Thanks to the Internet, you now have easy access to company financial statements, news from multiple sources and analyst reports straight from Wall Street. You can also get your hands on some baffling, badly written news releases.
These announcements at times may be filled with useless gibberish that is meant to confuse rather than inform. Nonetheless, you can't ignore the news releases issued by the companies in which you own stock. These notices often contain important information about a company's earnings, management changes or customer growth.
What is contained within a news release often has a big impact on a stock, for better or for worse. Wall Street pays close attention when releases come down the pike, particularly quarterly earnings announcements. You also have easy access to releases distributed via
PR Newswire and
Business Wire on sites like
To make use of these releases, you'll need to learn the tricks that companies use, from overwhelming you with news about absolutely nothing to crafting indecipherable jargon that no one can understand.
When issuing news releases, some companies obviously ignore the maxim, "Less is more." Instead, they try to distract you with a constant flood of announcements that often say nothing.
"Sometimes, management believes a stock will react favorably to a volume of news releases and they cater to that mentality," says Bill Nygren, co-manager of the
Oakmark fund and the
Oakmark Select fund.
Technology companies, in particular, are often guilty of pumping out announcement after announcement.
, which operates business-to-business auctions, posted 11 releases to its Web site during August. That works out to more than two a week.
, the embattled online music site, issued 22 news releases during the same month, covering subjects from the important to the ridiculous. (Important: The release about the company settling a copyright infringement suit with
Sony Music Entertainment
. Ridiculous: The one announcing the site's tribute to
contestant Gervase after he was kicked off the island.)
With some companies, it's not the number of news releases that's irksome. It's their lack of substance.
Scanning the news-release wires, you'll find releases that hype meaningless trade-show appearances and promotional tours.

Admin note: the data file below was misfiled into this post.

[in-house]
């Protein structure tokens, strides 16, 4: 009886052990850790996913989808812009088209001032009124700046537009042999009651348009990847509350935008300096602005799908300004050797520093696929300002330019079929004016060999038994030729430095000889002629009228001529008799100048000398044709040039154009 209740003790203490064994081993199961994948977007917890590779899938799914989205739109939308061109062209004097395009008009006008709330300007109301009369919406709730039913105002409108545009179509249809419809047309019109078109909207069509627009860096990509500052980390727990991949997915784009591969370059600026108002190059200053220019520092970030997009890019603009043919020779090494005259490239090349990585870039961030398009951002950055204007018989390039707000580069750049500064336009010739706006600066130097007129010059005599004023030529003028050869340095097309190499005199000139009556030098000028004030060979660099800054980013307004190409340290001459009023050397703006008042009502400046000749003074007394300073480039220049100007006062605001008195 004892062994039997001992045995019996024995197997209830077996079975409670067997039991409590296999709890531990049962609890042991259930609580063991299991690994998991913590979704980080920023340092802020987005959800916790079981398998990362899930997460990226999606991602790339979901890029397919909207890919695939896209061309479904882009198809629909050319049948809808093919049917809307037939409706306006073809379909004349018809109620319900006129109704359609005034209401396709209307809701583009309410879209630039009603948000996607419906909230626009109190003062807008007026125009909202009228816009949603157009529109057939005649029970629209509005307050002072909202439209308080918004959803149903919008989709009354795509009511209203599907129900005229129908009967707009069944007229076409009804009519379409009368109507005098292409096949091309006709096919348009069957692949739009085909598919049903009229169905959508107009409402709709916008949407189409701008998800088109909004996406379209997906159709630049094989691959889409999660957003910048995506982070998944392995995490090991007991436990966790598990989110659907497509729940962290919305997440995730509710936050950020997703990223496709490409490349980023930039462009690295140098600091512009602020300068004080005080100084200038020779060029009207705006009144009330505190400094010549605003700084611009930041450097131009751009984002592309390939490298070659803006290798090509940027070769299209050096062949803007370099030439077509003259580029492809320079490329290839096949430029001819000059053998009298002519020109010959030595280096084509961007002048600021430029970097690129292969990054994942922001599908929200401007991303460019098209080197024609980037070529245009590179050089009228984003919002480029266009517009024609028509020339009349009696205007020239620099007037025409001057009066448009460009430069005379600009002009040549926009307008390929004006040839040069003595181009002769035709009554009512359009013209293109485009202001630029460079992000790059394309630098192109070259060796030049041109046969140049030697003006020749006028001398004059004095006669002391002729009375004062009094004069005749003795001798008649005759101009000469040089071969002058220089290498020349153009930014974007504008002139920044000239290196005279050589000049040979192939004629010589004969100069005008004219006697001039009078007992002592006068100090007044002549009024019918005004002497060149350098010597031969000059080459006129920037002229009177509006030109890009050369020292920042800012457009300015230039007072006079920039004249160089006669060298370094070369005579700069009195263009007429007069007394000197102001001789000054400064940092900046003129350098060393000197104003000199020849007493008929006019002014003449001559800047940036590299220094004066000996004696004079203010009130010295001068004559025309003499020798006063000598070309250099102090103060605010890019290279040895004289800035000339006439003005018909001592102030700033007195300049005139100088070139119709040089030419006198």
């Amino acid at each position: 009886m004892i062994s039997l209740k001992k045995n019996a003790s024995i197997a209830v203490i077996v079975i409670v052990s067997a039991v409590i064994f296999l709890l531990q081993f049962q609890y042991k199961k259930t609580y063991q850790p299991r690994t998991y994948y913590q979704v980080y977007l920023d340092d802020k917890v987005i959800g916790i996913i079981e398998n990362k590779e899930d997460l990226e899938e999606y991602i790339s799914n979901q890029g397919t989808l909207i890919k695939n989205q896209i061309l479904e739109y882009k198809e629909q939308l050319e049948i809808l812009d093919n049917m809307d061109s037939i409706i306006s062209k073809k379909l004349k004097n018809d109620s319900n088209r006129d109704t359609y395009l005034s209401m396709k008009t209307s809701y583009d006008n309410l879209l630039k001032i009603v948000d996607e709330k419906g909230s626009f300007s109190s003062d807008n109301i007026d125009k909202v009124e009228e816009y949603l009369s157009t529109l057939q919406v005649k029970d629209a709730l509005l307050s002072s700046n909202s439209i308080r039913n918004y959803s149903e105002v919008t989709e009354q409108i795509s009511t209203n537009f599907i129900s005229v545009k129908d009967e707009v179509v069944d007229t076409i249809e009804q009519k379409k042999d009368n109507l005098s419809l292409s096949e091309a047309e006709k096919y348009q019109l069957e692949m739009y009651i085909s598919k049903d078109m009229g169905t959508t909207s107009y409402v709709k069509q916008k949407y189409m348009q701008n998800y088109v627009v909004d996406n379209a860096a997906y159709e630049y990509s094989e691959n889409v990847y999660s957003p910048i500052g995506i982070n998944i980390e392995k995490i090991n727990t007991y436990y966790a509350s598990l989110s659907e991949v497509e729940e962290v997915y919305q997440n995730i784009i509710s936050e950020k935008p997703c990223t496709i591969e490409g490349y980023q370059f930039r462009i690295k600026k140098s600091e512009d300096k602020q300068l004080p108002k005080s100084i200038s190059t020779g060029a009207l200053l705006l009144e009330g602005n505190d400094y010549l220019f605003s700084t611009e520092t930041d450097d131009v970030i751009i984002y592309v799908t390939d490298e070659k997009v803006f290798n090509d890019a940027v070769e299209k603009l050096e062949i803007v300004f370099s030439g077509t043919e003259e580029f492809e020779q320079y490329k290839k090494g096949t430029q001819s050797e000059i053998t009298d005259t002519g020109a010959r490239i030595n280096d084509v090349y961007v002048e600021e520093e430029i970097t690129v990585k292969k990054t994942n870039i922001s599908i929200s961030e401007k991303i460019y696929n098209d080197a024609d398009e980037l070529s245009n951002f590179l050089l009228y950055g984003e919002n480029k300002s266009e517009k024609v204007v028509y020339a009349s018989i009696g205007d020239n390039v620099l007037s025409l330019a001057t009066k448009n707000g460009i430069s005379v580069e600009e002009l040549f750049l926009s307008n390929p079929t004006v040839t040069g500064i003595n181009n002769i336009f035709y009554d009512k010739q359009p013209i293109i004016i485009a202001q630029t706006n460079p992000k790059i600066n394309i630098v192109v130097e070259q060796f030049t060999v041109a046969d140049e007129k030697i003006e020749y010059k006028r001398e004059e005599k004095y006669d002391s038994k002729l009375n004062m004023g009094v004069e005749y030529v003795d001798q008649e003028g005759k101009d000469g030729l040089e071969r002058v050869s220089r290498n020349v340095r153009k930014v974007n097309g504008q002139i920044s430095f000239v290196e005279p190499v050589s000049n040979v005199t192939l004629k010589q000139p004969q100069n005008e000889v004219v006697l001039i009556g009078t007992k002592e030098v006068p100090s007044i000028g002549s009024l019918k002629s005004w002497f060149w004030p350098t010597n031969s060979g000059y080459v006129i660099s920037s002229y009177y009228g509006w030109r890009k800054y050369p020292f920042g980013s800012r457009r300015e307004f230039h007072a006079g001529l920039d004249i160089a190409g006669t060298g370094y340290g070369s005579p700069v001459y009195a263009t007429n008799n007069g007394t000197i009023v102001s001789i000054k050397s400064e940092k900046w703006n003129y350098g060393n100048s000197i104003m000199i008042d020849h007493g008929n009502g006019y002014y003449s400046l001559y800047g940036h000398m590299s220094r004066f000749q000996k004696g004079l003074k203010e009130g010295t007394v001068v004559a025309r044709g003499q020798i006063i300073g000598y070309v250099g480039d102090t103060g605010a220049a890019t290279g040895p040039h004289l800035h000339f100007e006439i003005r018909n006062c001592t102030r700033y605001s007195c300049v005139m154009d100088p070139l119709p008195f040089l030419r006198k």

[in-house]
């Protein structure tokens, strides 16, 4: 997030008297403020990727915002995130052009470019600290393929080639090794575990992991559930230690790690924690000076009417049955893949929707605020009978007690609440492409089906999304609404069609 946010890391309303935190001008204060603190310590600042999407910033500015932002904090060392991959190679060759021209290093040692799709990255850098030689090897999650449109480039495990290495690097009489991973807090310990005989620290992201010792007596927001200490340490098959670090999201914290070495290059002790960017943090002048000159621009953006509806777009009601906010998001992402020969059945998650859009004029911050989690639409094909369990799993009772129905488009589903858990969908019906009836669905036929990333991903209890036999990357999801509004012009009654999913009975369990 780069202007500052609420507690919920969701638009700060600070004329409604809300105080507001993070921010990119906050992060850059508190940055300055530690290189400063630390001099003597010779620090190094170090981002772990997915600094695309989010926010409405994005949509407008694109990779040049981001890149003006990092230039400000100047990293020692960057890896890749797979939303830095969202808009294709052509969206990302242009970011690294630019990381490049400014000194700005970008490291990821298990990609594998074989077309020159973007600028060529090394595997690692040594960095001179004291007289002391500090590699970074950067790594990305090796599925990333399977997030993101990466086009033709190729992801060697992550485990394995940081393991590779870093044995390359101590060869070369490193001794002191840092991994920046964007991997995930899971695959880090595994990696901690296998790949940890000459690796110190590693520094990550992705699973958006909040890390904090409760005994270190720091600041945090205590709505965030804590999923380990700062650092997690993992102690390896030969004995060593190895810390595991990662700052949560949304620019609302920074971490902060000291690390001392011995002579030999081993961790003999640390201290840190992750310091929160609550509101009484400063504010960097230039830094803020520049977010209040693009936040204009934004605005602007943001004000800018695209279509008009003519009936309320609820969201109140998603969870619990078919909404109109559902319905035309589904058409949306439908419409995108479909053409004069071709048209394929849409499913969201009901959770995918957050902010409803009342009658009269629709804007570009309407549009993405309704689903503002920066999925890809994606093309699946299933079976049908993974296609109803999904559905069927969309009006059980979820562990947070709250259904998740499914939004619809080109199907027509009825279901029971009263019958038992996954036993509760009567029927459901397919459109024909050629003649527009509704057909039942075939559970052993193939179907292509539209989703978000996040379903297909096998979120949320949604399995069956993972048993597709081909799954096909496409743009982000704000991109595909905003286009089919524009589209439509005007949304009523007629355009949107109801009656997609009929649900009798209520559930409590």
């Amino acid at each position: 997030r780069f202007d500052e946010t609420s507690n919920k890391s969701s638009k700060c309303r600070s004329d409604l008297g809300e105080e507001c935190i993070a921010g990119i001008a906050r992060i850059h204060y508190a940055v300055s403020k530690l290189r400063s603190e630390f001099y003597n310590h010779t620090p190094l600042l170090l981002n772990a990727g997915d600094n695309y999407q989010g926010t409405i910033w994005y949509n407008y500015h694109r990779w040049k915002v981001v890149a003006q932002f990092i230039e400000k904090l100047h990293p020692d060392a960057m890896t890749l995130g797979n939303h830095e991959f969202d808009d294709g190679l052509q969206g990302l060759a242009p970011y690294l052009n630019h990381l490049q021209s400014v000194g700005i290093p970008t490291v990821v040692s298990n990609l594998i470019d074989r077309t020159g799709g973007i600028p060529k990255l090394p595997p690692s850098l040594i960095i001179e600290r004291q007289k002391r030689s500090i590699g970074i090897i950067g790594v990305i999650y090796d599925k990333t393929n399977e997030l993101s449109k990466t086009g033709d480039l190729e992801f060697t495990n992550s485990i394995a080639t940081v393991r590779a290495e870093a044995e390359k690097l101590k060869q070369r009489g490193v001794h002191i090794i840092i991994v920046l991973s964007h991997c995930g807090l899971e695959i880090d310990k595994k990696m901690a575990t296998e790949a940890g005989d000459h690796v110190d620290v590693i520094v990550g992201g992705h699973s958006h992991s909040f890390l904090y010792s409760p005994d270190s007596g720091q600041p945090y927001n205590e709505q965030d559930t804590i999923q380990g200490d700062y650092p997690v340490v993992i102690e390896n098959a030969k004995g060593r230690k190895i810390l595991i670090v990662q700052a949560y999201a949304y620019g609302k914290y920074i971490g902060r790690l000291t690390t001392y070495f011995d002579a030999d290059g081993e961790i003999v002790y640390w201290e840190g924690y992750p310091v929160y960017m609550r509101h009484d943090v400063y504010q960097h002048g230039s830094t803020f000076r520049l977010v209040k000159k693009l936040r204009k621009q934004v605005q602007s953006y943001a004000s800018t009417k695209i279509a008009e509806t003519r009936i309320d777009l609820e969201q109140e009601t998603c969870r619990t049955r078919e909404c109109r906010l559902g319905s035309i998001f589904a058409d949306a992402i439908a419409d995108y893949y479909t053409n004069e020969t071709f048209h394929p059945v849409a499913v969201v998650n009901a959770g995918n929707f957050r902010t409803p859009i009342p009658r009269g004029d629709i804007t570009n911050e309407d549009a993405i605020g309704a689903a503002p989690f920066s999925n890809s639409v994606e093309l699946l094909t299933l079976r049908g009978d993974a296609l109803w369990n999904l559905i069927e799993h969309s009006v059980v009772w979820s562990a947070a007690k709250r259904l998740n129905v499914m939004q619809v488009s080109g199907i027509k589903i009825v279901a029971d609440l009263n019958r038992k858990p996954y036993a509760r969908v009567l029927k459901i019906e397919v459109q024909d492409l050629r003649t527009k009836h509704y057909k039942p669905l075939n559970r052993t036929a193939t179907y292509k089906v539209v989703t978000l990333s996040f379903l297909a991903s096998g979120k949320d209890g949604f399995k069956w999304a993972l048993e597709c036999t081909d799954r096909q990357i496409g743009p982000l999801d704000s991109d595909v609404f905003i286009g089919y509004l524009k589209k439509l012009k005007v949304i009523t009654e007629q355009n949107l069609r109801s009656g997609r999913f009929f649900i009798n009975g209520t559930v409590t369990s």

, the financial-data provider online-trading firm, actually put out an announcement titled "Track Data Announces No Press Release Today," which went on to recap several earlier releases. Although amusing, the announcement still highlights the games that some companies will play to attract attention.
Of course, the news that really mattered came this spring when it was revealed that Track Data's CEO incurred millions of dollars in trading losses. That announcement then raised concerns that the company would be sold since the CEO's borrowings were secured by many of his shares in the company.
"You don't find a lot of value added in press releases. But too many can be a bad thing, particularly when a company is not doing so well," says Doug MacKay, co-manager of the
Red Oak Technology fund. "They should spend more time on their business."
You can plainly see that many news releases are written in indecipherable language that doesn't tell you anything about what a company does. Companies don't make products. They provide solutions.
Last month, 135 releases hit
that used the descriptive phrase "end-to-end solution."
Using that kind of gibberish, you could describe a trash can as a comprehensive, adaptable waste-containment device.
Plenty of people use
to access the Internet.
But did you know that "through its strategic alliance with
, the company develops and offers easy-to-deploy, end-to-end and enterprise solutions for companies operating in the Net Economy?" That's the line you'll find in AOL news releases.
Need a translation?
AOL has a joint venture with Sun to make software used in e-commerce, or selling stuff over the Internet.
To figure out what some of these companies really do, you have to go to an independent source like
Hoover's to find descriptions written in English. This vast business-information site can help you interpret those releases.
Burying the Important Stuff
Reading many releases can be pure drudgery. But sometimes combing through every last word is incredibly important.
Some companies bury important information in the body of their news releases. An announcement's headline will tell you one thing. You'll discover something wholly different if you read the entire release. Generally, they don't bury the good stuff.
In late July,
announced its second-quarter results in a release titled, "Nokia in April - June: Preparing for third generation with outstanding results."
But buried at the bottom of this rather cheery release, you would have found a sliver of stock-crushing information.
"We anticipate Nokia's earnings per share in the third quarter to be at least equal to the level achieved in the third quarter of 1999. However, due to the timing of the new product introductions as well as seasonality, they are projected to be lower than in the second quarter of this year," reads a quote from Chairman and CEO Jorma Ollila.
The company was saying that it wouldn't meet expectations during the third quarter, and the stock fell 25% that day.
Oakmark's Nygren believes it's worth going back to read a company's prior earnings releases to see how the language changes from quarter to quarter.
In one quarter, management might say they expect the year to "substantially exceed" last year. Then in the following quarter's release, they are telling you this year will merely "exceed" last year.
"A reduction is implied in the way management worded the release," says Nygren.
If you miss that subtlety, you might be in for a nasty surprise.
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